Yeah, and… That’s it. That’s all. And that has completely changed my life. I can honestly think of no greater moment of catharsis in my life than that moment. Yeah, and… it’s not as big as you think. I can do things now that I never could before, because of that one moment that taught me not to fear fear.

We went looking for the Diner every night for the rest of the week, but never found it. I even talked to vets who have been coming for six years, ten years, who have never seen the Diner. I don’t know if they just had rubbish luck or what, but it felt like that moment had been the almost-immediate answer I was looking for, a gift that I didn’t have to share and could hold close to myself like a spark. I want to give the crew of the Diner that Tuesday in August ’11 my utmost thanks, a heartfelt ‘I couldn’t have done it without you’. And you, dear burners, you took it from there, and did the rest.

by Charlie Malarkey

“To Flame” Buses Not Authorized to Enter Black Rock City in 2013

Photo by by Rick Egan
Photo by by Rick Egan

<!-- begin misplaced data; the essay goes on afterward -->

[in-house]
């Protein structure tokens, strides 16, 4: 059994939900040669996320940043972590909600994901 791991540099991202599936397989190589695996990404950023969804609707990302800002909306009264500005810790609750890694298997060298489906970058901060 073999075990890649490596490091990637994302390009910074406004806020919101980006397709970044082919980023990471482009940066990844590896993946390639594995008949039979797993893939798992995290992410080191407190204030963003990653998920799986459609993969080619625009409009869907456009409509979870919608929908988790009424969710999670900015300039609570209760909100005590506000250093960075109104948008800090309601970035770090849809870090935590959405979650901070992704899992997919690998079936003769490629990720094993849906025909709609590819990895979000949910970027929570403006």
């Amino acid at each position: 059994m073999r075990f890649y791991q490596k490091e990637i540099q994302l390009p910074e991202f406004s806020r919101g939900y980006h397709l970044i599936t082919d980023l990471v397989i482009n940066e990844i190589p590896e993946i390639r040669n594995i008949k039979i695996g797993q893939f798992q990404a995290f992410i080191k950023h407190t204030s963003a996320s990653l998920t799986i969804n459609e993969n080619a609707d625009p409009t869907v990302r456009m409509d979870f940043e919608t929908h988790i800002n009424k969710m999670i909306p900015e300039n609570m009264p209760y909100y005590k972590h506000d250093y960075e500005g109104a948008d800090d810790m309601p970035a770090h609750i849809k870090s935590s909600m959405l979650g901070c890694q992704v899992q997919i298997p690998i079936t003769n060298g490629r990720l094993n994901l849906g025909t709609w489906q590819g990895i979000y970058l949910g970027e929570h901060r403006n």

Burning Man organizers want participants to know the To Flame bus operated by Rally Bus will not be granted access to Black Rock City in 2013.

Companies providing bus service to the Burning Man event are required to secure permits from Burning Man and the Bureau of Land Management. To Flame and Rally Bus have not secured these permits.

Additionally, Burning Man issued a Request for Proposals for a bus service to the event earlier this year. To Flame submitted a proposal, but was not selected based on gaps in their operational plan to support the event, previous track record and negative feedback about their bus service from operators and participants.

During the RFP process Burning Man advised To Flame to not sell any additional tickets. To Flame was not selected as the bus service vendor, but continued to advertise bus service during and after the RFP process. On June 26 Burning Man issued a Cease & Desist letter to the company.

Participants have a few options for public transportation to the playa, including the new BRC-supported Burner Express bus service operating from the Reno-Tahoe International Airport and the Bill Graham Civic Auditorium in San Francisco. For more information on options, visit